Ever since I created my physical android notifier, I've been thinking of a more complete dashboard; this recipe describes the initial hardware setup for a basic calendar; the internet capabilities are yet to be developed.
The next iteration would have the following features:
- Weather [ongoing]
- Shuttle / bus status [ongoing]
- Email [ongoing]
- Missed Call [ongoing]
- Calendar Appointments using Google Calendar [ongoing]
Step 1: Setting Up the ESP8266 Tool Chain
There is a lot of information on the internet to setup the ESP8266, however it is extremely fragmented. Also, I wanted to use the Arduino IDE instead of Lua, and that was slightly more difficult to find information on. I have collated all the information required to make this project a success and to ensure that everything needed is in one place.
Download Arduino IDE
Download the arduino IDE (any version greater than 1.6.4):
Install the ESP8266 Board
- Start Arduino and open Preferences window.
http://arduino.esp8266.com/stable/package_esp8266com_index.jsoninto Additional Board Manager URLs field. You can add multiple URLs, separating them with commas.
- Open Boards Manager from Tools > Board menu and install esp8266 platform (and don't forget to select your ESP8266 board from Tools > Board menu after installation).
Install the ESP8266Wifi Arduino Library (if it wasn't installed in the earlier step)
Step 2: Programming Circuit
The ESP8266 needs to be put into the boot-load mode before it can be programmed. Very easy - once you know how. Just connect as per the circuit diagram above.
Ensure that CH_PD is connected to +3.3V and GPIO0 is connected to GND
DO NOT TRY TO CONNECT TO WIFI WHEN THE MODULE IS CONNECTED THROUGH THE USB-UART. It is recommended to power the module separately and connect the ground from your power supply to the USB-UART.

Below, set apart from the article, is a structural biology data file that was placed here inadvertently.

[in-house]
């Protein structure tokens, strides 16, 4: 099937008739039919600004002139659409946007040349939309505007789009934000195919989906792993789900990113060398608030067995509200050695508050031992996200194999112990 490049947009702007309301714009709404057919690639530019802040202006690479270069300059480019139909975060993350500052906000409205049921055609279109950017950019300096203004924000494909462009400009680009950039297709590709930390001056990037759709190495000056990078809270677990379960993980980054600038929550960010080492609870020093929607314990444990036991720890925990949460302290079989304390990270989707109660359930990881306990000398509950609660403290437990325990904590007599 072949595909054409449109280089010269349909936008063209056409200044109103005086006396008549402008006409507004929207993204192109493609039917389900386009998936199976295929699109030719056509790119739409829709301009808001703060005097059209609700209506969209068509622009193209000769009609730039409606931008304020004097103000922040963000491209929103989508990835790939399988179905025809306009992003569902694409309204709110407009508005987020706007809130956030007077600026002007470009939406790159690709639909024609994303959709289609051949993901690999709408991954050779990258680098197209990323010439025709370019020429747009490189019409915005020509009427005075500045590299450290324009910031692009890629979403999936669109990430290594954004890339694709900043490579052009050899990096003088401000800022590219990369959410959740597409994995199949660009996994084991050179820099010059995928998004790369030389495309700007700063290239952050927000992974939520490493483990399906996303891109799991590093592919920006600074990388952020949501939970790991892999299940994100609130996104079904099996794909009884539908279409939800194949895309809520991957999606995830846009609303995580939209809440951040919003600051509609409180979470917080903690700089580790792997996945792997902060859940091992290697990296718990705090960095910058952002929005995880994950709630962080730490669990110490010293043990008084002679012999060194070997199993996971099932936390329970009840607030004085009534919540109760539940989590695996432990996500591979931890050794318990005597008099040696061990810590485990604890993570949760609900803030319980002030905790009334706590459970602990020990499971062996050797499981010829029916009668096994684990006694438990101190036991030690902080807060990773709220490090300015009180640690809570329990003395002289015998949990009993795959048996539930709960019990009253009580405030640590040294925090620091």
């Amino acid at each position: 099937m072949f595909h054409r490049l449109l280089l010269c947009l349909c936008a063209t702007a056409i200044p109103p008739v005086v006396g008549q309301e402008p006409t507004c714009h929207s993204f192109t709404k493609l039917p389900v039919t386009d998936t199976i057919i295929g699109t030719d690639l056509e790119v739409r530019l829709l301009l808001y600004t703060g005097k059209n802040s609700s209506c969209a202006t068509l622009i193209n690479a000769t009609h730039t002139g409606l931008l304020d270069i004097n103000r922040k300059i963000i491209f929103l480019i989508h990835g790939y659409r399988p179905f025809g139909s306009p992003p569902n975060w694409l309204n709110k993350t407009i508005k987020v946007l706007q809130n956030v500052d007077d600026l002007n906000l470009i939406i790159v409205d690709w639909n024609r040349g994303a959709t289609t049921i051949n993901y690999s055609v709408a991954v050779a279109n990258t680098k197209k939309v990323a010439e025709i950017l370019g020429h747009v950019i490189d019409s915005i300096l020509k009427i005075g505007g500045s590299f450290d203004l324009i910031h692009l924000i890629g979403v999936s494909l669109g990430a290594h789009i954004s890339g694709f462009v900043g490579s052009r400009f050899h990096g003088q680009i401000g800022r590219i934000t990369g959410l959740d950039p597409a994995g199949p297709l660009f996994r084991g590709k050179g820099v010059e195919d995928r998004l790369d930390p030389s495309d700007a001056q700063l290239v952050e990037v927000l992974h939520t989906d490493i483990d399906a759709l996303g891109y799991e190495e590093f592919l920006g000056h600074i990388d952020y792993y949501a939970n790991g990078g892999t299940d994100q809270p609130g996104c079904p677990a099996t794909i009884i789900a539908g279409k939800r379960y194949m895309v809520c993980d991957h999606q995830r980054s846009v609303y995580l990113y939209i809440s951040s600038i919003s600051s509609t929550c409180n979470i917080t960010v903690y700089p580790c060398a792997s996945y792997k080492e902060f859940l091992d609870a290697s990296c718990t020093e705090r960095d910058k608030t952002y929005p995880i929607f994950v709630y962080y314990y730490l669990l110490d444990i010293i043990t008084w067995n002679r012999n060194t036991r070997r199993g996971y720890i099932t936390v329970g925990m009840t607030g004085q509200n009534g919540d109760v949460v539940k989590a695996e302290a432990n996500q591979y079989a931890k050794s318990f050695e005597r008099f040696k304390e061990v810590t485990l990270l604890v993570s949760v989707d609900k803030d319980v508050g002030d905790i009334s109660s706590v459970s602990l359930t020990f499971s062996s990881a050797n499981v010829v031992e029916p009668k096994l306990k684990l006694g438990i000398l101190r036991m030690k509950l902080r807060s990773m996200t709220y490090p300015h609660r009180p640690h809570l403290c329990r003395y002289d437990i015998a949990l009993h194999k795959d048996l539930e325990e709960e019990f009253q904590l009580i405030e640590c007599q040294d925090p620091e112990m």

Step 3: Components Required
The following components are required for the build:
- ESP8266 ESP-12 / ESP-12E board (http://www.aliexpress.com/item/2015-New-version-1P... )
- 0.96" OLED Display ( http://www.ebay.com/itm/0-96-I2C-IIC-SPI-Serial-12... )
- 1m 60 LEDs per meter WS2812B LED Strip ( http://www.aliexpress.com/item/1m-4m-5m-WS2812B-Sm... )
- 5V to 3.3V Step Down Converter (http://www.ebay.com/itm/DC-5V-to-3-3V-DC-DC-Step-D... )
- Logic Level Converter ( http://www.aliexpress.com/item/1Pcs-5V-to-3-3V-IIC... )
- Some wires
- 5V Adapter (minimum 500 mA) - you can use any of the mini cell phone chargers available
- Clear Acrylic Sheet
- Black Vinyl Sheet
- Foam Core Board (White)
- Magnetic Tape (optional)
Step 4: The Circuit
Cut the LED strip into the following sizes:
- 15 pieces
- 16 pieces
- 12 pieces
- 5 pieces
- 5 pieces
Solder the above pieces in order -> ensure Dout is connected to Din Connect V to +5 and G to Gnd. I used a 1 Amp cell phone charger.
The circuit is very simple. Connect the ESP8266 (ESP-12) as per the circuit above.
Step 5: Creating the Dashboard
I created the dashboard using the following pieces:
- Transparent Acrylic Sheet
- Double-sided tape
- Black Vinyl
- Magnetic Tape
- Foam Core Board
Use the template attached to cut the vinyl using a Silhouette Cameo / Studio Cutter. Alternatively you can print the PDF and cut manually.
- Stick the vinyl sheet onto the acrylic sheet carefully - avoiding any bubbles. You can use a plastic squeegee to help.
- Stick the decoration piece on the top right - I used a laser-cut piece from Michaels - but you can stick anything that catches your fancy.
- Stick a foam core board on the back side to act as a diffuser to ensure the LEDs look good.
- Stick the LED strips to the foam core using tape in the following order:
- Piece 1 - behind dates 1-15
- Piece 2 - behind dates 16-31
- Piece 3 - behind the months
- Piece 4 - behind the lower row of icons
- Piece 5 - behind the upper row of icons
- Stick the OLED in the window - ensure it is the right side up.
- Stick down the wires and boards with cello tape to ensure there are no shorts.
You can use the test sketch to align the LEDs (second image)
Step 6: The Sketch
Upload the following sketch to the ESP-12 using the programmer circuit described above
-- The sketch is currently in development - I had it working on a xadow module, however need to re-write it for the ESP-12 as the FastLED library currently does not support the ESP8266 chipset.